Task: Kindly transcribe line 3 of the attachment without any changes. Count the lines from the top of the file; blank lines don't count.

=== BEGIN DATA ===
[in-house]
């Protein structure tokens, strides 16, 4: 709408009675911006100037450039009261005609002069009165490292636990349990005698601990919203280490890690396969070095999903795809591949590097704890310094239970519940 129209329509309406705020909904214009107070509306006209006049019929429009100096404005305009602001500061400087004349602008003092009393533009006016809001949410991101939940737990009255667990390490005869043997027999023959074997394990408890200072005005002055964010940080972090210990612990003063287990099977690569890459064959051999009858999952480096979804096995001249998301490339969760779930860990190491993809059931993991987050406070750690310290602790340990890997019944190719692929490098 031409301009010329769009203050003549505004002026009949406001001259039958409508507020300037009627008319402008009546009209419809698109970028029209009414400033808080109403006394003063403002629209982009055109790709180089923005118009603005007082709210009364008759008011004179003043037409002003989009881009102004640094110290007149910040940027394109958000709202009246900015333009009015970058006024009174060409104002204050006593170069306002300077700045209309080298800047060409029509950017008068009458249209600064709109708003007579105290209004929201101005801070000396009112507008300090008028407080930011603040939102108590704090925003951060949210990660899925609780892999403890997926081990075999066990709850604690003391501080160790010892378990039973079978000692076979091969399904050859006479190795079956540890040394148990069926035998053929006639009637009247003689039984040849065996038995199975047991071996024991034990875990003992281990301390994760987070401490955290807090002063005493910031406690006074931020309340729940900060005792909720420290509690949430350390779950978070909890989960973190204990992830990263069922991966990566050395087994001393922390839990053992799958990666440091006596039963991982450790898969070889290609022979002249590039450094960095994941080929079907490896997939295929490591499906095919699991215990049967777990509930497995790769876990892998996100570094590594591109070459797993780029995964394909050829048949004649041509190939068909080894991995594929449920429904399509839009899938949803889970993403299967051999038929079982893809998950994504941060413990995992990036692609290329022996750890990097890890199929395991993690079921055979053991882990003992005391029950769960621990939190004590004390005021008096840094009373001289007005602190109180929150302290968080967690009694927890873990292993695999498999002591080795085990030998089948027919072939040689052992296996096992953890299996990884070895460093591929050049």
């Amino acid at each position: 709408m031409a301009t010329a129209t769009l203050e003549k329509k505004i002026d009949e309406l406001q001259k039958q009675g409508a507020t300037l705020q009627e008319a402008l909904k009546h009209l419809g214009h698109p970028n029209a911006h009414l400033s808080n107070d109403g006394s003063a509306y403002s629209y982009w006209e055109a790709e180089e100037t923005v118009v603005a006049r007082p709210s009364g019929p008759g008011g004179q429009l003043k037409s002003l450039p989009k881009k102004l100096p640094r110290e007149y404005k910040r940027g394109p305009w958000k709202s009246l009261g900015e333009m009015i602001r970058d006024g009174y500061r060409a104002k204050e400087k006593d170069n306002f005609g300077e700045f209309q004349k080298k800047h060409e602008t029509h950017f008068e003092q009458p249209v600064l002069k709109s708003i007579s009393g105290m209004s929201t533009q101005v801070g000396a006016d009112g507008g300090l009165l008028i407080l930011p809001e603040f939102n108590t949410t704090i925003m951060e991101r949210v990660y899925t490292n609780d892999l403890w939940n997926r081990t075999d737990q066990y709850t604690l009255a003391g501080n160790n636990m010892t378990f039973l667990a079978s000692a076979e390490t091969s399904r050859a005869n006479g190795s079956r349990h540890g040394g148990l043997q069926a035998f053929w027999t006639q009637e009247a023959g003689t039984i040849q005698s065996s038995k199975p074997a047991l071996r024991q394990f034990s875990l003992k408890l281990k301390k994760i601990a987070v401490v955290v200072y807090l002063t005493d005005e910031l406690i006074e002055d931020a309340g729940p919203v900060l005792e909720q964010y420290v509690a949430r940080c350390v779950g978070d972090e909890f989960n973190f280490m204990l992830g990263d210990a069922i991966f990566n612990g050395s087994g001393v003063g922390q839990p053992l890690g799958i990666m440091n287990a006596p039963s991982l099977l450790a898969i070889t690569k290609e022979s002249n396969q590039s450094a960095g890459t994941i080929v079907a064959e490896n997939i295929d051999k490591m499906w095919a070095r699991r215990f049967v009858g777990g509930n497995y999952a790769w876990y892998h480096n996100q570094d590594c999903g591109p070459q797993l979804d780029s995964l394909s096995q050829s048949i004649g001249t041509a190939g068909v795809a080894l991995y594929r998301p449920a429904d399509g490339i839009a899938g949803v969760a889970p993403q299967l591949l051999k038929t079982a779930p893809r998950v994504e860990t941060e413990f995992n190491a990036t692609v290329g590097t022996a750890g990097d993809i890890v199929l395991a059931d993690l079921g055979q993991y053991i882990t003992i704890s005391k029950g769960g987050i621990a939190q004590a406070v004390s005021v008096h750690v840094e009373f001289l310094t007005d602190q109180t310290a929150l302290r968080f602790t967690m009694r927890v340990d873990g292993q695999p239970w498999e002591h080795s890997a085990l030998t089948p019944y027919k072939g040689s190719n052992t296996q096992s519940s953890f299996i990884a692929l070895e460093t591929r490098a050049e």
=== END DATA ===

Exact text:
């Amino acid at each position: 709408m031409a301009t010329a129209t769009l203050e003549k329509k505004i002026d009949e309406l406001q001259k039958q009675g409508a507020t300037l705020q009627e008319a402008l909904k009546h009209l419809g214009h698109p970028n029209a911006h009414l400033s808080n107070d109403g006394s003063a509306y403002s629209y982009w006209e055109a790709e180089e100037t923005v118009v603005a006049r007082p709210s009364g019929p008759g008011g004179q429009l003043k037409s002003l450039p989009k881009k102004l100096p640094r110290e007149y404005k910040r940027g394109p305009w958000k709202s009246l009261g900015e333009m009015i602001r970058d006024g009174y500061r060409a104002k204050e400087k006593d170069n306002f005609g300077e700045f209309q004349k080298k800047h060409e602008t029509h950017f008068e003092q009458p249209v600064l002069k709109s708003i007579s009393g105290m209004s929201t533009q101005v801070g000396a006016d009112g507008g300090l009165l008028i407080l930011p809001e603040f939102n108590t949410t704090i925003m951060e991101r949210v990660y899925t490292n609780d892999l403890w939940n997926r081990t075999d737990q066990y709850t604690l009255a003391g501080n160790n636990m010892t378990f039973l667990a079978s000692a076979e390490t091969s399904r050859a005869n006479g190795s079956r349990h540890g040394g148990l043997q069926a035998f053929w027999t006639q009637e009247a023959g003689t039984i040849q005698s065996s038995k199975p074997a047991l071996r024991q394990f034990s875990l003992k408890l281990k301390k994760i601990a987070v401490v955290v200072y807090l002063t005493d005005e910031l406690i006074e002055d931020a309340g729940p919203v900060l005792e909720q964010y420290v509690a949430r940080c350390v779950g978070d972090e909890f989960n973190f280490m204990l992830g990263d210990a069922i991966f990566n612990g050395s087994g001393v003063g922390q839990p053992l890690g799958i990666m440091n287990a006596p039963s991982l099977l450790a898969i070889t690569k290609e022979s002249n396969q590039s450094a960095g890459t994941i080929v079907a064959e490896n997939i295929d051999k490591m499906w095919a070095r699991r215990f049967v009858g777990g509930n497995y999952a790769w876990y892998h480096n996100q570094d590594c999903g591109p070459q797993l979804d780029s995964l394909s096995q050829s048949i004649g001249t041509a190939g068909v795809a080894l991995y594929r998301p449920a429904d399509g490339i839009a899938g949803v969760a889970p993403q299967l591949l051999k038929t079982a779930p893809r998950v994504e860990t941060e413990f995992n190491a990036t692609v290329g590097t022996a750890g990097d993809i890890v199929l395991a059931d993690l079921g055979q993991y053991i882990t003992i704890s005391k029950g769960g987050i621990a939190q004590a406070v004390s005021v008096h750690v840094e009373f001289l310094t007005d602190q109180t310290a929150l302290r968080f602790t967690m009694r927890v340990d873990g292993q695999p239970w498999e002591h080795s890997a085990l030998t089948p019944y027919k072939g040689s190719n052992t296996q096992s519940s953890f299996i990884a692929l070895e460093t591929r490098a050049e």